Conversely, the losses group, with their negative framing, were more likely to doubt their choices. And questioning your decisions could lead you to reevaluate your thought process and find a better approach. But, according to the researchers, the downside here is that  self-doubt could undermine confidence, leading to increased anxiety for learners with this type of framing.

Negative framing increased flexibility

In a follow-up test, researchers switched the effect of the two symbols, making the best one the worst and vice versa. The gains group had trouble identifying the change and were slow to shift their strategy. People in the losses group, however, quickly noticed the change, switched their strategy and were more successful as a result.

“This is probably the result of evolution: when there’s a danger, you have to think quickly and adapt your decisions, while when everything is going well, we try to maintain the positive situation,” explained the head researcher. The implication is that positive framing and the pursuit of gains can make learners less flexible when circumstances change, while learners who are concerned with mitigating loss will adapt quickly to avoid further losses.


Here are a couple research-based takeaways to help your organization use the power of framing.

The message matters.

While the research suggests that framing doesn’t impact learners’ performance or ability to absorb new information, it can affect their perceptions and behavior during the learning process.

As the head researcher stated, “The learning context is crucial. The fear of loss makes people anxious and they begin to doubt their choices; yet it also provides more flexibility and accuracy. The lure of profit, on the other hand, boosts self-confidence and well-being but reduces our ability to make assessments.”

Tailor the message based on your situation.

Using the research, you can frame certain learning content based on the desired outcome. Do you want your learners to come away from the learning experience feeling confident and ready to make quick decisions? Then frame the learning material positively or through the prism of gains.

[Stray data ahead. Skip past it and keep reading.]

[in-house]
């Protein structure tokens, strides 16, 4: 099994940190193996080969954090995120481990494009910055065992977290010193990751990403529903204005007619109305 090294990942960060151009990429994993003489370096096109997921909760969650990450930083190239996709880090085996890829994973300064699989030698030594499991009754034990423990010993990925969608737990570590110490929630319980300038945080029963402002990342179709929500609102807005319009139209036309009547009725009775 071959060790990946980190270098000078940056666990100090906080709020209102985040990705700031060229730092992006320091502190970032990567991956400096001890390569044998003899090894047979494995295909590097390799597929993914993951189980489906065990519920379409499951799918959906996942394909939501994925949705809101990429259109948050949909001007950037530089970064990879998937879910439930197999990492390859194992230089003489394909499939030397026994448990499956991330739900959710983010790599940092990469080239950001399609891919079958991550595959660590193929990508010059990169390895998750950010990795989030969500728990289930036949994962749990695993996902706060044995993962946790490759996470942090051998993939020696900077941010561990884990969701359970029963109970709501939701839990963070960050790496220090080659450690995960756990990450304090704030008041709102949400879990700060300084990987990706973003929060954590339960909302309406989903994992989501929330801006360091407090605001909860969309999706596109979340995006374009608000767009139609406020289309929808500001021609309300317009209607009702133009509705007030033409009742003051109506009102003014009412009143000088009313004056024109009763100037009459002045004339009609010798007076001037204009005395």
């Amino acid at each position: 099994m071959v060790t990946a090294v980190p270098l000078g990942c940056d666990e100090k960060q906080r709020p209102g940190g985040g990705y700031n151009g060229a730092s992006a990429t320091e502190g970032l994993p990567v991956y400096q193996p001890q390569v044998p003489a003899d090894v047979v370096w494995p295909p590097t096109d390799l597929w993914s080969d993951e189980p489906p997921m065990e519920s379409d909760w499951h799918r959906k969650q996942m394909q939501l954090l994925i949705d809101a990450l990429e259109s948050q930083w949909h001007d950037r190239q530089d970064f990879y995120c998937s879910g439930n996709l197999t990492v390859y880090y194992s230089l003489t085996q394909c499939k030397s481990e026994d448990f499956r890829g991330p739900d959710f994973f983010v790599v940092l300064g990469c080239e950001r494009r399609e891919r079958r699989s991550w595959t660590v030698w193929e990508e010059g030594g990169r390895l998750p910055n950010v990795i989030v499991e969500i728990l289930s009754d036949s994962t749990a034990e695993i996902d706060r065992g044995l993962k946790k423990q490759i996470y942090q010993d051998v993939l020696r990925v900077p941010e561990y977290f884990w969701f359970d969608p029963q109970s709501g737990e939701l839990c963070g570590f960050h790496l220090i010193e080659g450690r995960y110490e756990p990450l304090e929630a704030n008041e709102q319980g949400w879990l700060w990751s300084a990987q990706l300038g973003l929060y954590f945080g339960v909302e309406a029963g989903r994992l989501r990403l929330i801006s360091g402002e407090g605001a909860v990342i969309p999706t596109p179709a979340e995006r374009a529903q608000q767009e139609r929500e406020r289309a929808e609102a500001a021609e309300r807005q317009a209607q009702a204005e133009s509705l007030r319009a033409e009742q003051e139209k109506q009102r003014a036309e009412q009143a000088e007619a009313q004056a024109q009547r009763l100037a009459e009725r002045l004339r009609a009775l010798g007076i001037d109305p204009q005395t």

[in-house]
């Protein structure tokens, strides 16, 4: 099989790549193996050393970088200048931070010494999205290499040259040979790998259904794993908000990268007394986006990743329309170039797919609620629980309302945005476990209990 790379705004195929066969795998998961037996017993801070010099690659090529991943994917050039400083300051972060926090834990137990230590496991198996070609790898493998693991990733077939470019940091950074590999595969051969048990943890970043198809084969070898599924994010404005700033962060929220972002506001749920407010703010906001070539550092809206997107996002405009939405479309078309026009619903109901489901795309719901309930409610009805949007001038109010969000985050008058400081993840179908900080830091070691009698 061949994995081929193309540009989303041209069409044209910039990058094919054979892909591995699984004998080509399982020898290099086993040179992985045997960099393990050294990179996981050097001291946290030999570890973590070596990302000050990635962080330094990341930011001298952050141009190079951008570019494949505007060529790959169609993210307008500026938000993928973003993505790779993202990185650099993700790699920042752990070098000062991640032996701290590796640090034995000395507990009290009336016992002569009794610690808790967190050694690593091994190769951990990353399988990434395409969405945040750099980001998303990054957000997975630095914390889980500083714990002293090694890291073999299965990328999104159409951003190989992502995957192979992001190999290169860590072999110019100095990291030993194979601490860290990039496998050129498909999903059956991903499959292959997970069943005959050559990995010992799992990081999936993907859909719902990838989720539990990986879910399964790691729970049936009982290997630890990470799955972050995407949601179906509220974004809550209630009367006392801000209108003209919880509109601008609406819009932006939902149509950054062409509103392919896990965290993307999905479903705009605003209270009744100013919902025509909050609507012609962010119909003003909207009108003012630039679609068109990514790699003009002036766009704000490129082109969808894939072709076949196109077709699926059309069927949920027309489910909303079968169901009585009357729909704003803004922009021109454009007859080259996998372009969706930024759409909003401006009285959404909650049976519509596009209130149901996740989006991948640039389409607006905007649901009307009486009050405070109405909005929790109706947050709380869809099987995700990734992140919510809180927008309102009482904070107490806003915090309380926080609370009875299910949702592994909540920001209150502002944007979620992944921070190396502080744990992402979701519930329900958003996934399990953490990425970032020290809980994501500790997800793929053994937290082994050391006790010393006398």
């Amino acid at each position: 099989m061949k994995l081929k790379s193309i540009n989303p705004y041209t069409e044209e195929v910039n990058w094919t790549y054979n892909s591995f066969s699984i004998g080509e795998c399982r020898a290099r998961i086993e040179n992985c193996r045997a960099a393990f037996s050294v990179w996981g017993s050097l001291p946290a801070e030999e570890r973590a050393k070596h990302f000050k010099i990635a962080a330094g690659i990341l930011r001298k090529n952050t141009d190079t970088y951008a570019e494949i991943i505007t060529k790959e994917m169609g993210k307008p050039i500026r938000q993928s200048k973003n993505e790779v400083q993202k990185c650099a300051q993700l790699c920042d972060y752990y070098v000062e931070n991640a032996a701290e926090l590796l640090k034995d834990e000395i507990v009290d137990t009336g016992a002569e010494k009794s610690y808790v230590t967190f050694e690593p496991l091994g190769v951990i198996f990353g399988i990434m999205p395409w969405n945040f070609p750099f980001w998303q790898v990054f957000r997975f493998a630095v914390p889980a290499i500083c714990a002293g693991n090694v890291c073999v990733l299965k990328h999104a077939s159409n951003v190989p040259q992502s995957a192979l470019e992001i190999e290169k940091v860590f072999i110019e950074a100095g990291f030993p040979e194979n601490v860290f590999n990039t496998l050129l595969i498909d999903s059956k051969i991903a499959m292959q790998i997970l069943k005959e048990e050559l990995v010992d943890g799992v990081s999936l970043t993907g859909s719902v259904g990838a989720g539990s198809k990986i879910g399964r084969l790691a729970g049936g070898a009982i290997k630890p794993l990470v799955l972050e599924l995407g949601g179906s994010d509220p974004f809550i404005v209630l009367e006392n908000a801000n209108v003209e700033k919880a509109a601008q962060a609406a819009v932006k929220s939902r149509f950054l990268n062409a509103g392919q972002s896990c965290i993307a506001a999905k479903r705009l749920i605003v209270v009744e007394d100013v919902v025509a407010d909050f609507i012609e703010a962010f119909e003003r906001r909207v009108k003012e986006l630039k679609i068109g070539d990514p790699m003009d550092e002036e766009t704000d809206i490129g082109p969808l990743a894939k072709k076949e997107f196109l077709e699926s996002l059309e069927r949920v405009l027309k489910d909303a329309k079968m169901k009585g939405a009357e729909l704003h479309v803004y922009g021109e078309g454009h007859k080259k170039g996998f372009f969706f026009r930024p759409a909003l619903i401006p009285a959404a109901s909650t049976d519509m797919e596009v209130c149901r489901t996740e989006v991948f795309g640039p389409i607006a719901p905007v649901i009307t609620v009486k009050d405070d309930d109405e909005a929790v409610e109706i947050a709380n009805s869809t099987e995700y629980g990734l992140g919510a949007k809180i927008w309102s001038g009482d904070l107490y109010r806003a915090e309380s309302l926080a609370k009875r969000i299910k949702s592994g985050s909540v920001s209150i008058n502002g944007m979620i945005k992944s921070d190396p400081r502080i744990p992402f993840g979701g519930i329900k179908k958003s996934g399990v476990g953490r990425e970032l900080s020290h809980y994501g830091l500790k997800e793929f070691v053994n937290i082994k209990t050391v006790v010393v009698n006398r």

For example, a new closing technique for your sales team could be framed as: “You’re going to learn this new closing technique so you can boost sales and increase your commission.”

Do you want your learners to exit a learning experience with the flexibility to adapt in the moment in order to make the most accurate choices? Then frame it negatively or through the prism of losses.

For example: “You’re going to learn this new closing technique so you can stop sales from slipping through your fingers and losing your commission.”

How you choose to frame it all depends on your specific situation. As the head researcher concluded, “It’s a question of striking a balance between the two.”


Lebreton, M., et al. (2019). Contextual influence on confidence judgments in human reinforcement learning. PLoS Computational Biology, 15(4), e1006973. doi:

Gächter, S., et al. (2009). Are experimental economists prone to framing effects? A natural field experiment. Journal of Economic Behavior & Organization, 70(3), 443-446.